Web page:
Many places across America lament the urban sprawl taking place in their midst. Meanwhile, parts of Texas have a different kind of sprawl to contend with – fracking sprawl. As can be seen in the photos taken as I flew home from Tucson two weekends ago, the numerous fracking sites are quite troubling – they almost look like a sea of new home building sites from the air.
Probably the most poignant photo (below) is the one showing the City of Andrews, Texas, where the town’s urban form is largely bookended by fracking sprawl. This is especially evident to the north of town, where the number of fracking sites in close proximity to each other looks almost like another town.
One has to wonder how these multitudes of fracking sites simply don’t siphon off the oil/gas from one another, but maybe that’s the whole point – I’ll get mine from my property before you suck it dry from nearby. It’s almost like couples both sipping a milkshake from straws competing for the last bits liquid – add an little directional drilling [like a corrugated straw] and you can just siphon off the residue from your neighbors.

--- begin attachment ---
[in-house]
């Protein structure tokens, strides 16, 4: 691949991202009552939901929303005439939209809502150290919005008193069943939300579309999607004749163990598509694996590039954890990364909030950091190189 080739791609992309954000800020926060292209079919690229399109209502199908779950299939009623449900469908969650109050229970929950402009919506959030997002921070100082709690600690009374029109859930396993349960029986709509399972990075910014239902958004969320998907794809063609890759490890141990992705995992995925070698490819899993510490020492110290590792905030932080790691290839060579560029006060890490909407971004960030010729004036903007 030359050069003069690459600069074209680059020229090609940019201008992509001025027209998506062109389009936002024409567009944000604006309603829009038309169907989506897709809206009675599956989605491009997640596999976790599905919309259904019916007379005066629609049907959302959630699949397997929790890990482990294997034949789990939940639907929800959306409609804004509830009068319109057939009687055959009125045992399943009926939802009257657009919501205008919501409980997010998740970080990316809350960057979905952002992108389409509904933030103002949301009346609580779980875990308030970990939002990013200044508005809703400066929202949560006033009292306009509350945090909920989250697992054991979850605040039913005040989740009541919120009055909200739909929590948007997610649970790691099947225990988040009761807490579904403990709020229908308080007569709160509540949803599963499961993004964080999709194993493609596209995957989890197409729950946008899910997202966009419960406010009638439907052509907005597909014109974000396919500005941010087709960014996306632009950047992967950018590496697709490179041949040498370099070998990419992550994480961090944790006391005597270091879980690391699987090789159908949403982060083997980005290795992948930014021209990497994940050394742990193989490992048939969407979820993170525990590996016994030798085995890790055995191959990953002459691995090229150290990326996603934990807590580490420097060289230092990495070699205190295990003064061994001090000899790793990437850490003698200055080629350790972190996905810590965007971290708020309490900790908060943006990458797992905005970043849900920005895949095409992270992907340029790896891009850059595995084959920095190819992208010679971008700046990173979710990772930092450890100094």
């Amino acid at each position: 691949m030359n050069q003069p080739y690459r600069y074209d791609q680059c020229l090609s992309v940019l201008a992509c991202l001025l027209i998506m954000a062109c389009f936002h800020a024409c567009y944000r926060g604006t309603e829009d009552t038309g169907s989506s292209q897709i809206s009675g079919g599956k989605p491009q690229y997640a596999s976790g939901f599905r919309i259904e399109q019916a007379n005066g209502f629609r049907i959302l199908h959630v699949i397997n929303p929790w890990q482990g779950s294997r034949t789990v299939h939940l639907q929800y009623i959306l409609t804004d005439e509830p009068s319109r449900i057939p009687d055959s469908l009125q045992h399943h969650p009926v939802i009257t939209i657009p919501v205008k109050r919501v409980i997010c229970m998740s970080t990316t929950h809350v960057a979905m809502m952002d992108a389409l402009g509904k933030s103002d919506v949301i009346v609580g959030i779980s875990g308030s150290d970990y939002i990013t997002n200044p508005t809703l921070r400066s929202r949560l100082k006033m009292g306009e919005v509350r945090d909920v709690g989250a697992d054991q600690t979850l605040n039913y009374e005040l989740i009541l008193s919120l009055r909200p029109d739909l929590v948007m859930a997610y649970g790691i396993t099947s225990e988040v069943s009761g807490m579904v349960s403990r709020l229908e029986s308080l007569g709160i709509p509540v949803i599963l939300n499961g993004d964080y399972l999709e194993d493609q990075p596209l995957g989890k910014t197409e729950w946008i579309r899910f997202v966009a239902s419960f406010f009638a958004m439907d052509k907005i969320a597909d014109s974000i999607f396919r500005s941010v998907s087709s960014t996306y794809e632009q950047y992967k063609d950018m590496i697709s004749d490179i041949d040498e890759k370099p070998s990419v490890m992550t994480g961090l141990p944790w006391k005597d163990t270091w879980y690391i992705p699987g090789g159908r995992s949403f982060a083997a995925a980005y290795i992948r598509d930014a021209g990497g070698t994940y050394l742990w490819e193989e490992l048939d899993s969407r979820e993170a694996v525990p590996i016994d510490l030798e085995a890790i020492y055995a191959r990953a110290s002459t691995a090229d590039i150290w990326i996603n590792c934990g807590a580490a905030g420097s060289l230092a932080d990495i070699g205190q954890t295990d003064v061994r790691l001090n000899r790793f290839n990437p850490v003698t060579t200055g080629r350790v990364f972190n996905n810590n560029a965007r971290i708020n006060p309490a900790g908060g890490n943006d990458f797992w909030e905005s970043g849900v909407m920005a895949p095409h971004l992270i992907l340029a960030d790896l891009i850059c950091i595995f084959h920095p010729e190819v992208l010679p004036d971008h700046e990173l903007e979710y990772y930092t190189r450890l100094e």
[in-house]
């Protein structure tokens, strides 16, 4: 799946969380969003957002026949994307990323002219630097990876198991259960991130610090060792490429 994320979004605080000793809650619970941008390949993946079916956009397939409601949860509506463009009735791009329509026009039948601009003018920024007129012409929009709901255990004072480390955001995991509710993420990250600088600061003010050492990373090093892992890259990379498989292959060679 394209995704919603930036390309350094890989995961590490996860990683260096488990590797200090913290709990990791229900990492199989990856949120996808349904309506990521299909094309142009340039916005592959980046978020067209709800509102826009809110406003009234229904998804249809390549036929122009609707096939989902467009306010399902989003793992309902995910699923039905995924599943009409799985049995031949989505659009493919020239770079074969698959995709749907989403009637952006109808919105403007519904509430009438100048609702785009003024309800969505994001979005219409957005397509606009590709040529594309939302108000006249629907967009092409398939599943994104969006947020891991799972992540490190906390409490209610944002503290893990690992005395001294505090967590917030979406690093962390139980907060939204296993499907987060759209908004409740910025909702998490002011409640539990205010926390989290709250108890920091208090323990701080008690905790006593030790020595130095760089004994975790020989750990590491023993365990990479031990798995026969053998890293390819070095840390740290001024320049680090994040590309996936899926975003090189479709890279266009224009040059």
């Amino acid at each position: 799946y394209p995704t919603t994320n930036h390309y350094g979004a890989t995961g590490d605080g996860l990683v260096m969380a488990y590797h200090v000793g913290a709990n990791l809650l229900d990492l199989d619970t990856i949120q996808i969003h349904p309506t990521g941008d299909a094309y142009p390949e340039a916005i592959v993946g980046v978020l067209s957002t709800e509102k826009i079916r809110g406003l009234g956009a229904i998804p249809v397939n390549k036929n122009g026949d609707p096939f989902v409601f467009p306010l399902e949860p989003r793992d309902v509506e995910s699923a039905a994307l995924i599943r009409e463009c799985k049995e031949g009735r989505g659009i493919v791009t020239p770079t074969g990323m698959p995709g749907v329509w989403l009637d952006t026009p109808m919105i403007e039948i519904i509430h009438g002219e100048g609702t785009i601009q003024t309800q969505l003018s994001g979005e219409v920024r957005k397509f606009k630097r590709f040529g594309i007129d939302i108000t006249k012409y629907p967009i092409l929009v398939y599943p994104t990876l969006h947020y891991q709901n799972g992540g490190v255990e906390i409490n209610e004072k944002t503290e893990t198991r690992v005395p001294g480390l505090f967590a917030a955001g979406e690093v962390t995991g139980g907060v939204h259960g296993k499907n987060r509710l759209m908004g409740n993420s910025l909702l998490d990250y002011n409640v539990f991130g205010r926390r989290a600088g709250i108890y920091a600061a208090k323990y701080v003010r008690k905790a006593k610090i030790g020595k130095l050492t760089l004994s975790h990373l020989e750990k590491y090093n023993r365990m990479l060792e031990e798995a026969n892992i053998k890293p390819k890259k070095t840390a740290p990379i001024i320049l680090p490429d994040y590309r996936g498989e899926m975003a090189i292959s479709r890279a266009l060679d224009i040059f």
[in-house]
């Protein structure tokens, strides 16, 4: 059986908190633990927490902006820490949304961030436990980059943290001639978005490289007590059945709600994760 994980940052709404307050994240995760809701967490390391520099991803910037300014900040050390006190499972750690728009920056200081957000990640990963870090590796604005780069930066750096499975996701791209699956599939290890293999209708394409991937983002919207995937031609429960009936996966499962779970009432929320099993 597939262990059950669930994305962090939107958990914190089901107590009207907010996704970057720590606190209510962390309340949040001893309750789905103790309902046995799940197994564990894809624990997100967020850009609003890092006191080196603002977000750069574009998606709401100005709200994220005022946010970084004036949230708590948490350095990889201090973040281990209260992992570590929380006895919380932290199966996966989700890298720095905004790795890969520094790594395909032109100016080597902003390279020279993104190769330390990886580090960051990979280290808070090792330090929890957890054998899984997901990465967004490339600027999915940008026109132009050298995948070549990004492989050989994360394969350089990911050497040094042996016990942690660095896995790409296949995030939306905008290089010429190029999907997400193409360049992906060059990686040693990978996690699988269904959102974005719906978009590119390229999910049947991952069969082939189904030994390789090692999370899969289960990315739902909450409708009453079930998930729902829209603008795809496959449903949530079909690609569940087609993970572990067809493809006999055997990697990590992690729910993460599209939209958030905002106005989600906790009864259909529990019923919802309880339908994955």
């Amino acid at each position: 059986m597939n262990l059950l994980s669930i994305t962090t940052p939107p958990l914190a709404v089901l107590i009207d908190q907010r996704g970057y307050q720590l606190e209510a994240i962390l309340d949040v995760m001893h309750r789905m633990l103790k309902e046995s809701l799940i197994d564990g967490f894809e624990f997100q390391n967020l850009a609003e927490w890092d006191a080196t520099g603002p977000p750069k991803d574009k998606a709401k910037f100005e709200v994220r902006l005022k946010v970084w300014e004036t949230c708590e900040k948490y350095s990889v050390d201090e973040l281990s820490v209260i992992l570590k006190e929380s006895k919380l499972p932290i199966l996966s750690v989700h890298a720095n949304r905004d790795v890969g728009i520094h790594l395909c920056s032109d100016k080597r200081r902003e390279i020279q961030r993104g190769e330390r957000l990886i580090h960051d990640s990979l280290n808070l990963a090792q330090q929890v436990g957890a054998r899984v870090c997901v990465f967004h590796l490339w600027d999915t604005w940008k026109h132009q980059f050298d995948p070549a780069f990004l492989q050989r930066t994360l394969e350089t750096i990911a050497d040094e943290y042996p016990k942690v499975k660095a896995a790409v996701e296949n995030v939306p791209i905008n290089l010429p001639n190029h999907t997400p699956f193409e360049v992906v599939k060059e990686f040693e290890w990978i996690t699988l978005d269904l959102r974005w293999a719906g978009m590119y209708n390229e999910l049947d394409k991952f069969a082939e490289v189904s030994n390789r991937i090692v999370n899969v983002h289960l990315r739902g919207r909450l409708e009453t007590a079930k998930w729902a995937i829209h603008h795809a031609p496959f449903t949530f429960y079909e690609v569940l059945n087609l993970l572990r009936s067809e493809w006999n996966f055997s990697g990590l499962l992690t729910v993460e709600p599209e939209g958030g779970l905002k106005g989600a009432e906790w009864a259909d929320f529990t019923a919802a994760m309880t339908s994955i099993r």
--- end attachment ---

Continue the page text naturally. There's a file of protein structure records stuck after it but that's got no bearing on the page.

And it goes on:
I also wonder about the current and future impacts from these sites on neighbors and on area communities. Would anyone ever desire to build and home and drill a water well on a site that had been fracked previously? What about the folks already living next to one of these things? Does all this fracking impact area aquifers and city water supplies? Are the short term gains really worth the long term costs?
Below are links to several articles/studies on the impacts of fracking and what is is like to have a fracking site be developed next door. Here are two eye-popping stats gleaned from them:
- Each and every fracking shale well site requires between 2 and 20 million gallons of water.
- The EPA estimates each [site] produces between 300 and 1,300 truck trips per well site.